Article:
The timing of the exams merits particularly careful reflection. The Department paper defines the consequences of beginning in 2006-07, and in the two subsequent years. Crucial to the decision are: the time required to prepare exams of technical quality, time required under case law to enable students to prepare for the exams, and the time required for teachers to get ready. It would be helpful to focus on which group of children would be first affected by each of the three implementation dates. For example, a first test administration in 2008-2009 means that the 6th graders of 2005 will get the additional benefit of the instruction leading to the new exams.


Policy Decision on Statewide Plan for Higher Education


      The Committee on Higher Education and Professional Practice will consider the Statewide Plan for Higher Education for adoption. The committee has reviewed drafts since September and the Board has listened to testimony in public hearings. The draft plan includes the plans of all four sectors of higher education, and responds to the Regents higher education priorities.  When the Board adopts the plan, our attention will quickly shift to implementation. The Regents pending decisions on budget recommendations and legislative priorities for 2006 are early opportunities to bring the plan to life.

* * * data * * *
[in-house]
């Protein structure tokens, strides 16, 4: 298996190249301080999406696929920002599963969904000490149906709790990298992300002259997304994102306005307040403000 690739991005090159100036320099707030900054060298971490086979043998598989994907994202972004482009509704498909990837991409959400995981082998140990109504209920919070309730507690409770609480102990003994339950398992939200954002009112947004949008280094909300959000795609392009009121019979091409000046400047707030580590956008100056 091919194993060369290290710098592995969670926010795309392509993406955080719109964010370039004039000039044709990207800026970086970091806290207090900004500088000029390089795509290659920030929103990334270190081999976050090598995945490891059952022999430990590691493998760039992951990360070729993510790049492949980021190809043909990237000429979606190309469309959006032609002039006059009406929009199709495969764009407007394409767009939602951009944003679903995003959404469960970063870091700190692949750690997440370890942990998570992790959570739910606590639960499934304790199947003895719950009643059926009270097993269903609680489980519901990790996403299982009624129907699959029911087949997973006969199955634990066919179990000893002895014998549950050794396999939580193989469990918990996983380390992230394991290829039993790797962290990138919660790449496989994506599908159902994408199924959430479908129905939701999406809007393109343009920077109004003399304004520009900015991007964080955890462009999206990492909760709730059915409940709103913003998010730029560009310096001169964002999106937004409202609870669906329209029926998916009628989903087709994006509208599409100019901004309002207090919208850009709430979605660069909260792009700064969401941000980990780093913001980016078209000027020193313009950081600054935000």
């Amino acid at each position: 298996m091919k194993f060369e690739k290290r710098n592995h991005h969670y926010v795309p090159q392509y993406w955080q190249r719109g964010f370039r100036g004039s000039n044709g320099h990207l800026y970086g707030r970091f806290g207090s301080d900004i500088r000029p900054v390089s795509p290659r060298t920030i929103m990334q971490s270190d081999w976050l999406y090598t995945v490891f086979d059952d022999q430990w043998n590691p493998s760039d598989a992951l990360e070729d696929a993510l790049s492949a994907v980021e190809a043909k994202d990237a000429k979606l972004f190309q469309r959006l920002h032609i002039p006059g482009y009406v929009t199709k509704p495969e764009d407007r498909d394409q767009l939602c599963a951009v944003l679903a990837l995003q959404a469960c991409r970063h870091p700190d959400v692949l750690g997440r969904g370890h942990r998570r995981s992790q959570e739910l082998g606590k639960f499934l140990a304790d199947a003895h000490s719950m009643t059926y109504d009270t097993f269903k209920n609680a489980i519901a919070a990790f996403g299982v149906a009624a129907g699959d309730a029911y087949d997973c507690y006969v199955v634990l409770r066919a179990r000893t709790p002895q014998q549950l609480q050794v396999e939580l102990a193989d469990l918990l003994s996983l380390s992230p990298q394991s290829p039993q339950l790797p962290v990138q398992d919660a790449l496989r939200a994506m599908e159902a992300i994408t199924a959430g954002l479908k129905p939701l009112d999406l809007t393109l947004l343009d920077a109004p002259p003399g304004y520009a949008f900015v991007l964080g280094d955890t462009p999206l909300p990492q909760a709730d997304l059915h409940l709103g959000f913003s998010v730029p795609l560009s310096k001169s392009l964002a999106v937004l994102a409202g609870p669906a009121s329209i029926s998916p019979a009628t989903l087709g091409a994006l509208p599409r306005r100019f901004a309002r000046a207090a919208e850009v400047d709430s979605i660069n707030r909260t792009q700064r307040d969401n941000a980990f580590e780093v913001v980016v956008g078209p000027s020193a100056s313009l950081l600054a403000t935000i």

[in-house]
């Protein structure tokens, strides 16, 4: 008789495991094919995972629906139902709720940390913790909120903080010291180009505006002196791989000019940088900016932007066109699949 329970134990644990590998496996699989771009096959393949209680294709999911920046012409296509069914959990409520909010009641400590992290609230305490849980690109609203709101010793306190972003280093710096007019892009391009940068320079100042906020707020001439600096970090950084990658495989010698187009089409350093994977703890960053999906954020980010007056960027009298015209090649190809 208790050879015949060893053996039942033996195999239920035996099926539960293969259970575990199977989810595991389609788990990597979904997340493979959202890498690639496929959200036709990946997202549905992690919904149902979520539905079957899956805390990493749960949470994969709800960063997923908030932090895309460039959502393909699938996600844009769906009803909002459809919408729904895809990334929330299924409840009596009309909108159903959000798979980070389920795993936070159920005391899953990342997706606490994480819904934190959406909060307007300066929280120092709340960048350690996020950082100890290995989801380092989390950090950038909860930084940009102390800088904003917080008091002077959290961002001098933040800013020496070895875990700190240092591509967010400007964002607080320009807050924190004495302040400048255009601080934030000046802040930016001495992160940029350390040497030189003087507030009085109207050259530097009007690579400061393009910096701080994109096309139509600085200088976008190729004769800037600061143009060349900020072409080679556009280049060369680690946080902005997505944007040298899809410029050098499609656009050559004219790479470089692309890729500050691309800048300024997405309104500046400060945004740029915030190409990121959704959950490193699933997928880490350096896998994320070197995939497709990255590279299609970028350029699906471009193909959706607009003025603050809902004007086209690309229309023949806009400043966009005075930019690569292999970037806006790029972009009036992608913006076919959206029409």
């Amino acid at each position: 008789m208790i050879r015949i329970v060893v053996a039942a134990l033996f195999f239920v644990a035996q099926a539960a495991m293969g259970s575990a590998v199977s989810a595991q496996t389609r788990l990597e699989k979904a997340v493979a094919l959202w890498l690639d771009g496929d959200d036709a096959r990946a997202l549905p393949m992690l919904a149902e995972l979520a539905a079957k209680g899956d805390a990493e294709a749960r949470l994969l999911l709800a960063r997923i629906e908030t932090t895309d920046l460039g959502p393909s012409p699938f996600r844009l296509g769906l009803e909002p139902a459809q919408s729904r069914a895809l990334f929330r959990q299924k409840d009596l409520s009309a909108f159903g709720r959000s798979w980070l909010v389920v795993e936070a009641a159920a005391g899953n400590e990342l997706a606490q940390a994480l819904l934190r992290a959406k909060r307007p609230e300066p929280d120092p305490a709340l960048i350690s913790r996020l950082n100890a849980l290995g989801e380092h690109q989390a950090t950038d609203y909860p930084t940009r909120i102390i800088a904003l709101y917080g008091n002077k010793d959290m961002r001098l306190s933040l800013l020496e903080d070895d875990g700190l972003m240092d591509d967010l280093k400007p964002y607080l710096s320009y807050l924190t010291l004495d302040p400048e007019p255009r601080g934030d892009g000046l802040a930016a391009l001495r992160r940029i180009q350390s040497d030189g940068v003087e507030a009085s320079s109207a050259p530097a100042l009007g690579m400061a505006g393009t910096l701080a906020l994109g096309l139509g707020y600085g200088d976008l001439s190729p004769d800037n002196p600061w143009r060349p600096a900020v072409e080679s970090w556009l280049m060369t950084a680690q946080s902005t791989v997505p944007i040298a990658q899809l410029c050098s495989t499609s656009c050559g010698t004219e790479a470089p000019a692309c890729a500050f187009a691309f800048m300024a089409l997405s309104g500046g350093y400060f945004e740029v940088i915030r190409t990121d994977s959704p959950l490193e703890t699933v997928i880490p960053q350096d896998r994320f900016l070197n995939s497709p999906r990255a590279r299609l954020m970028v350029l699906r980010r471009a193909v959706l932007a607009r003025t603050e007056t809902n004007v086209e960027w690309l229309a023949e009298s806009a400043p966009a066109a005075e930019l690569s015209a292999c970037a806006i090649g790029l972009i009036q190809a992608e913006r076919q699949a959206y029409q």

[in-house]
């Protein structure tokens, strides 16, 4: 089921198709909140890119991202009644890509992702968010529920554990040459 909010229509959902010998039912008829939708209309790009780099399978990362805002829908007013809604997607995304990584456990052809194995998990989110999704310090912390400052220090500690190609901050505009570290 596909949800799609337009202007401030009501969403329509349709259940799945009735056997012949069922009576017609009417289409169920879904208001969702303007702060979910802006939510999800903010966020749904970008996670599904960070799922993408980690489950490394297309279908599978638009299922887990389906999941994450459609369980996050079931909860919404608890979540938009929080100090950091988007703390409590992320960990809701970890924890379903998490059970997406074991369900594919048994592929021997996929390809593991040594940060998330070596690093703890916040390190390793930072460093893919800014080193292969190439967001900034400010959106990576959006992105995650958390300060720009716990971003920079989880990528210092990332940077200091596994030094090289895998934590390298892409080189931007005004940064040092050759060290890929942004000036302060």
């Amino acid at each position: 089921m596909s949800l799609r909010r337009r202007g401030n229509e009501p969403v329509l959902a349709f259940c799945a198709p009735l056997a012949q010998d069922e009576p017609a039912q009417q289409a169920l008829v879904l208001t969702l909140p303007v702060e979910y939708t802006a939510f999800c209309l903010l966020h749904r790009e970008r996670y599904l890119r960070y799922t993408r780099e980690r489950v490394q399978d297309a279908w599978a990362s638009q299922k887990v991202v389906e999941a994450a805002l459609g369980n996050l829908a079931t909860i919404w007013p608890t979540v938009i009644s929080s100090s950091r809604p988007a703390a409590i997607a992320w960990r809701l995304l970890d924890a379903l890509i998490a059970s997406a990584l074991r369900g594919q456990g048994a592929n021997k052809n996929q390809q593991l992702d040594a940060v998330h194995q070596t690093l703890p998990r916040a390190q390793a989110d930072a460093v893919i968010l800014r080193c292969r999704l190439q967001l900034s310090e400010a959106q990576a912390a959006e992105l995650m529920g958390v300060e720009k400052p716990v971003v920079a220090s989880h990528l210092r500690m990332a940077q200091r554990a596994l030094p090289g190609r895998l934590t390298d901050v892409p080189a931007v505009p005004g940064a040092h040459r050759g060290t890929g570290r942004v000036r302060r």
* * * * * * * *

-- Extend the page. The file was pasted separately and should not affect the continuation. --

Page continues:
Student Record System


       The Regents will discuss a report on the implementation of the student record system. In June 2004 the Regents discussed a schedule for implementing the student data system by using regional information centers, a unique student identifier, and an array of reports to support school and district operations and state policy making. We had an early look at the value added by collecting individual student data in January, when we saw patterns of student achievement data in sharp detail for the students who entered 9th grade in 2000. This month the Regents will discuss the status of this student record project. We now have the student identifier system, data currently in the regional information centers is being organized using the student identifier, and that process will be complete by December. The data we collect in August will be collected using the identifier system.


Health and Achievement


       The EMSC-VESID Committee will discuss a report on the connections between certain health conditions and student achievement. The report presents information on asthma, diabetes, poor nutrition, and exposure to lead and mercury and concurrent indicators of low achievement in school. We have many programs that address these problems but the problems are severe and, in some cases, increasing in severity. The paper outlines additional potential strategies, including more intensive information sharing, more connections between education and health care programs, and potential budget recommendations.


Regents Policy Priorities and How to Address Them